Summer Pet Safety: Hot Weather Tips for Pets

The dog days of summer are here, and as you’ve probably noticed, the weather’s getting pretty ruff. Puns aside, the extreme heat affects our four-legged friends as much as it does us. Giving your fur baby plenty of H2O is key, but there are other ways to make sure your pets stay safe this season. Check out these valuable safety tips on how to keep your pets safe, cool, and comfortable this summer.


Never Leave Your Pet in the Car

If you need to grab something quick from the store and have your pet in the car with you, it can be tempting to make a fast pit stop. Even if you’re away for a minute, don’t leave your dog or cat unattended in your vehicle on a hot day. Your pet may suffer from irreversible organ damage or die from overheating. Cracking your windows down or parking under a shady spot doesn’t help cool down your car either. According to the ASPCA, it only takes 10 minutes for a car to reach 102° on an 85° day. After 30 minutes, it can hit 120° inside your car. Imagine if it was a 100° day! Plus, it’s illegal in several states to leave an animal alone in a motor vehicle under dangerous conditions, which includes hot days. 

corgi in a car


Watch for Signs of Heat Stroke

One thing to look out for on sweltering summer days is heat stroke — also known as hyperthermia. This happens when your pet’s body temperature exceeds the normal temperature range of 100° to 102.2°. Some signs of heatstroke include:

  • Heaving panting
  • Glazed eyes
  • Lack of coordination
  • Dry or sticky gums
  • Abnormal gum color
  • Vomiting
  • Lethargy 
  • Seizures

German shepherd dog drinking water during summer heat

What to Do if Your Pet Has Heat Stroke

Pets that are old, young, overweight, or have a heart or respiratory disease are most at risk. Also, dogs that have short muzzles — e.g., pugs, boxers, and shih tzus — have a harder time breathing than other breeds. If you think your furry pal is having heatstroke, here’s what you should do:

  • Move your pet to a shady area or air-conditioned room.
  • Allow your pet to drink small amounts of water.
  • Apply an ice pack or cold towel on your pet’s head, neck, and body.
  • If none of the above suggestions help resolve your pet’s heatstroke, take them to the veterinarian emergency room immediately.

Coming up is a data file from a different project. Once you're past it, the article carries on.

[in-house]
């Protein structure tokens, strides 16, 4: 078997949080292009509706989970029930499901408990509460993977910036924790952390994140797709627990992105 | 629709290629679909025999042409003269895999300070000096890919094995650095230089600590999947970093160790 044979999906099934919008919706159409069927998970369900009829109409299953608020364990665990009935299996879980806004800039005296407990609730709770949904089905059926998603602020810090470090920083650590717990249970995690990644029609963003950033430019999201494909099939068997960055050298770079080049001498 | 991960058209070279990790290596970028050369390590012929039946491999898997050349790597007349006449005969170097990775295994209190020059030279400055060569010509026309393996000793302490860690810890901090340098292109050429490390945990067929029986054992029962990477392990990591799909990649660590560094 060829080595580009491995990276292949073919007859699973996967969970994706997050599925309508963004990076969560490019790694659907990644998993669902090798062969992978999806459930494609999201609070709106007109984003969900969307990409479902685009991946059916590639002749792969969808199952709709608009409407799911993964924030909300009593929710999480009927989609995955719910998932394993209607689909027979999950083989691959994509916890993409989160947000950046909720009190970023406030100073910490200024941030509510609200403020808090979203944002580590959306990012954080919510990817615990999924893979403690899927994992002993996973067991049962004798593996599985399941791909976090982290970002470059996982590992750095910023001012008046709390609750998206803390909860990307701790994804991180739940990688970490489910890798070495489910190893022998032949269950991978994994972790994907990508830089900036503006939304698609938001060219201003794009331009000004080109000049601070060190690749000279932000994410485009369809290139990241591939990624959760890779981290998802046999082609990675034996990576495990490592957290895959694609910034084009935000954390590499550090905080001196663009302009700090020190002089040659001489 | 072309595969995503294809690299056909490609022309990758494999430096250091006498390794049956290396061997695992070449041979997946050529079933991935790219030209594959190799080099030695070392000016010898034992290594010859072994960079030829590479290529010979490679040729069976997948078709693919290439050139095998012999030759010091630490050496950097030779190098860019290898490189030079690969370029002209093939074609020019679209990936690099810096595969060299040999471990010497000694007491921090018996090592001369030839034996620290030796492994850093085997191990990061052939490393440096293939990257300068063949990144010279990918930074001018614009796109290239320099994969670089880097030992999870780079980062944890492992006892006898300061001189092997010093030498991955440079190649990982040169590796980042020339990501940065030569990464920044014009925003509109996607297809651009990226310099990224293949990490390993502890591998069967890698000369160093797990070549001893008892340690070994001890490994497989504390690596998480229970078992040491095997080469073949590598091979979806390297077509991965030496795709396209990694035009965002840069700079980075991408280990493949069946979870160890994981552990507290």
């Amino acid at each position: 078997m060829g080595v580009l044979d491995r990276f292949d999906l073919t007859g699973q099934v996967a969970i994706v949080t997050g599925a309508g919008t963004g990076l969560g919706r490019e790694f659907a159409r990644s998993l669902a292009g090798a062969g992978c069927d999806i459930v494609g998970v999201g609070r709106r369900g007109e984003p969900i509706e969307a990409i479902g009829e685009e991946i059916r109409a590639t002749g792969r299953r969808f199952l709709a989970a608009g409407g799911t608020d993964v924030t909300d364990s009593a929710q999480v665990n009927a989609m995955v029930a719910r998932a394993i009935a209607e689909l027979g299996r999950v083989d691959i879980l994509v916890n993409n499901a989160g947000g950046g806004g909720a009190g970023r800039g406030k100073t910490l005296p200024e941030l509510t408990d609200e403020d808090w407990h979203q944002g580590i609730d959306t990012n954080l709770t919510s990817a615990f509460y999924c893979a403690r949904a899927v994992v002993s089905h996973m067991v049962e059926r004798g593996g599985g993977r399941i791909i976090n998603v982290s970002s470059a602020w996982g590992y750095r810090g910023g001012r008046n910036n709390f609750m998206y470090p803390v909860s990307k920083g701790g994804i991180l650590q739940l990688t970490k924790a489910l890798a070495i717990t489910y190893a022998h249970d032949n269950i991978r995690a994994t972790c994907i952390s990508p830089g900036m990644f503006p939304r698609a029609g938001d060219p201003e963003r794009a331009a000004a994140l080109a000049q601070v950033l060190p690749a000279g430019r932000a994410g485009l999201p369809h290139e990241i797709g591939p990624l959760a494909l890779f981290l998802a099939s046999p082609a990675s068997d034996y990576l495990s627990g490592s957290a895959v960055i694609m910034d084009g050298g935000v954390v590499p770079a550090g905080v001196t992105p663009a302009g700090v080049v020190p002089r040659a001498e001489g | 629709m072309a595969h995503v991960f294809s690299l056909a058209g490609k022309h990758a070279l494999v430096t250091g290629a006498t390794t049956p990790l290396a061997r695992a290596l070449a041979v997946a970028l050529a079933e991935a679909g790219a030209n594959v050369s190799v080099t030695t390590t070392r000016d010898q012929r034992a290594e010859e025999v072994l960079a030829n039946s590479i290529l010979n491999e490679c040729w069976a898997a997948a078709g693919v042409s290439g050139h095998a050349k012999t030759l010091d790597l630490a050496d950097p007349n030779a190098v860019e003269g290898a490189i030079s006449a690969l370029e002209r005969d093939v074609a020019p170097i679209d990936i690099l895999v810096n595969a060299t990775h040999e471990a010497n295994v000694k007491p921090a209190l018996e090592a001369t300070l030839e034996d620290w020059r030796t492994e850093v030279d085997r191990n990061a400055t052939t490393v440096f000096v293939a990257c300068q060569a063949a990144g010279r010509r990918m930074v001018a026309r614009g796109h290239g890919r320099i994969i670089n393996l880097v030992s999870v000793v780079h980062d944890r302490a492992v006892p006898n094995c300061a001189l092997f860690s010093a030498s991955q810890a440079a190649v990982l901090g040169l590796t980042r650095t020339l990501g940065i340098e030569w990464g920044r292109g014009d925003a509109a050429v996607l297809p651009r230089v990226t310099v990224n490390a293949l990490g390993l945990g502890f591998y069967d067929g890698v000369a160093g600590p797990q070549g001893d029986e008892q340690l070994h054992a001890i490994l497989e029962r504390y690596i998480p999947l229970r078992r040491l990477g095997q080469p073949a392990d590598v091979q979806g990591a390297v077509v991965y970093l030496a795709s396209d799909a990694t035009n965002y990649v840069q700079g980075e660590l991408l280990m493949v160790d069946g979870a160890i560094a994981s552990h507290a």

Give Your Pet Cool Treats

Who doesn’t love an ice cream cone on a hot summer day? So why can’t your doggo enjoy a cool, tasty treat? Enter “pupsicles.” Fill up a small plastic container or ice cube tray with chicken broth, and let it freeze overnight. Or you can use a mixture of peanut butter and banana. Whatever you decide to do, your trusty companion will love eating these treats from their pet feeder.

golden retriever with homemade ice cream. tries to eat


Avoid Walking Your Dog During the Heat of the Day

Take your furry buddy out to exercise and do their doggy business early in the morning and later in the evening to avoid the extreme heat. When temperatures start hitting triple digits in the mid-afternoon, it can be tough for your pet — and yourself — to get through the walk. If you have no choice but to walk them during the day, keep your walk time to a minimum and bring plenty of water for you and Fido. You also want to protect your friend’s paws. Asphalt gets hot to the touch and can damage your pal’s precious paws. Before heading out, rub protective wax on them or bust out the dog booties!

dog wears booties during dog walks


Don’t Shave Your Pet’s Coat

It might seem like a good idea to shave your buddy’s coat to beat the heat. But pets can get sunburnt just like humans. Their fur protects them from the hot sun and keeps them warm during the winter. If you want to keep your furry friend extra cool, set up your pet’s play area with some misters and lay down a damp towel for your buddy. Also, consider getting them a cooling vest. The rest of the neighborhood doggies will wish they had one!


Whether you’re at the beach, park, or lake, summer’s always a fun time to hang out and play with your best buddy. But when temps soar into the triple digits, it can be dangerous for your pet. Keep these safety measures in mind to ensure you and your four-legged pal have a safe summer together!

Were these summer pet safety tips helpful for you? Let us know in the comments below!

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